Do you think that defines friendship? I'd love to hear your comments.

Saturday, March 08, 2008

Autumn Garden

It's been quite autumnal here in Western Australia. The days are cooler although I suspect there'll be quite a few more in the high thirties before the summer has truly done with us. The mornings are softer somehow - and it's not just because with daylight saving we are getting up in the dark so that by the time the family are leaving for work the sun is just coming over the horizon. I won't go into the energy guzzling idiocy of daylight saving at this latitude because if you're a regular reader you'll already know how I feel about that.

Instead let me describe a garden soaked but not damaged by storms and heavy rain. Everything looks fresh - leaves newly washed free of dust shining, roses covered in a riot of pinks, reds and yellows. The Mexican rose is rampaging over the pergola and side fence, its dainty hot pink racemes bobbing and buzzing as bees forage among them. Wherever I look I see a sudden burst of blossom. Petunias drape over the sides of hanging baskets and from the planter pot on the veranda, splash colour over the flower bed outside the family room. Pale yellow water lilies float in the garden ponds while rosemaries in different shades cascade over the rockery. Sadly the grapes which we would normally still be eating were quite literally burned off the vines by the 44 degree Celsius heat of Boxing Day but the strawberries in hanging baskets are still producing the odd fruit. Mostly though they are dangling runners in a curtain to the ground. Every evening the frogs sing their hearts out. And today I noticed buds on the potted camellia.
The regular Autumn visitors of flocks of honey eaters have arrived - New Holland honeyeaters with their vertically striped waistcoats, singing honeyeaters, black robbers' masks over their eyes, brown honeyeaters and, for the first time I can remember, brown-headed honeyeaters. When the first of these tiny birds flew past me I thought it was a large moth until it settled on the garden arch. They are all endlessly entertaining as they queue to splash in the birdbath then whirl off about their business of food gathering. We've had mudlarks and a sprightly willy wagtail pair as well - he with his pristine white shirt front and shiny elegant tuxedo jacket, she a little more subdued. They all join the residents - native red wattle birds, little wattle birds, magpies and ravens as well as the exotics - doves, Indian turtledoves and Rainbow lorikeets which are driving out the local Western Ringneck parrots (known here as twenty-eights because of their call). The lorikeets dispossess the ringnecks, throwing their eggs out of their nesting hollows and compete for the same food supply. Then there are the flyovers - black cockatoos, corellas, pink and grey galahs with the occasional ibis, pelican or heron on their way between wetlands.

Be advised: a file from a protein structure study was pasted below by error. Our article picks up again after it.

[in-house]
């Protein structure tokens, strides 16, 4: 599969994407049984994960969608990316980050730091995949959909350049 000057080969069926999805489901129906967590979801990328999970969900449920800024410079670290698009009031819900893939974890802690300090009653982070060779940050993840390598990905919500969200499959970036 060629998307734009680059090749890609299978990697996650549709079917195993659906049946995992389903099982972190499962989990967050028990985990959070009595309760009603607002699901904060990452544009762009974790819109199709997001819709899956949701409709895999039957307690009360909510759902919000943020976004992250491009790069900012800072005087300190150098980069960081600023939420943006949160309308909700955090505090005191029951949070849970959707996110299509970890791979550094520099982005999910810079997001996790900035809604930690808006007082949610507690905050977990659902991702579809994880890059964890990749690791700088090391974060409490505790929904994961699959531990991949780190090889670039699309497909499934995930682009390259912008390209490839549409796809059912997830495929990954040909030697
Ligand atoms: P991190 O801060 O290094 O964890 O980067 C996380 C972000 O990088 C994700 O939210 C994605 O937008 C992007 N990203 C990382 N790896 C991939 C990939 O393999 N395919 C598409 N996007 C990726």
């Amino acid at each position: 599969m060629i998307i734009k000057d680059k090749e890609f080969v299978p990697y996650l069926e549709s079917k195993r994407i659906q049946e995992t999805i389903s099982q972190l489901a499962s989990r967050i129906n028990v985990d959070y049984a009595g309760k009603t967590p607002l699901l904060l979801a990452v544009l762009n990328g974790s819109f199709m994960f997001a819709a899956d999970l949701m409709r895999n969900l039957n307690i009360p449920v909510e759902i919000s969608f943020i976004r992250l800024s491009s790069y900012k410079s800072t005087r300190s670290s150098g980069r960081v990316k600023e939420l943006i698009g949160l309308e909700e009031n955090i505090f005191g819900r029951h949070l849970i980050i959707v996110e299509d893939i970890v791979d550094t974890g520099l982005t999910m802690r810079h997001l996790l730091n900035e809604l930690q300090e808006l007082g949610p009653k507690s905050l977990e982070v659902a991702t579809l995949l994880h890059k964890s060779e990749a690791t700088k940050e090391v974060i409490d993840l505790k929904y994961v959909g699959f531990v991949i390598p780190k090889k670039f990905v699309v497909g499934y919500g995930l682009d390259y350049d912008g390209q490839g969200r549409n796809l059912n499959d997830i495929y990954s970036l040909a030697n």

And people ask me if I'm ever going to move. Why would I?

Wednesday, March 05, 2008

2007 Australian Shadows Award

The shortlist for the 2007 Australian Shadows Award is up on the Australian Horror Writers website. Among old favourites like Terry Dowling, I was pleased to see some West Australians among them in particular Martin Livings and Matthew Chrulew.
The winner will be announced in April 2008.

Monday, March 03, 2008

Saving the Planet and Earth Hour 2008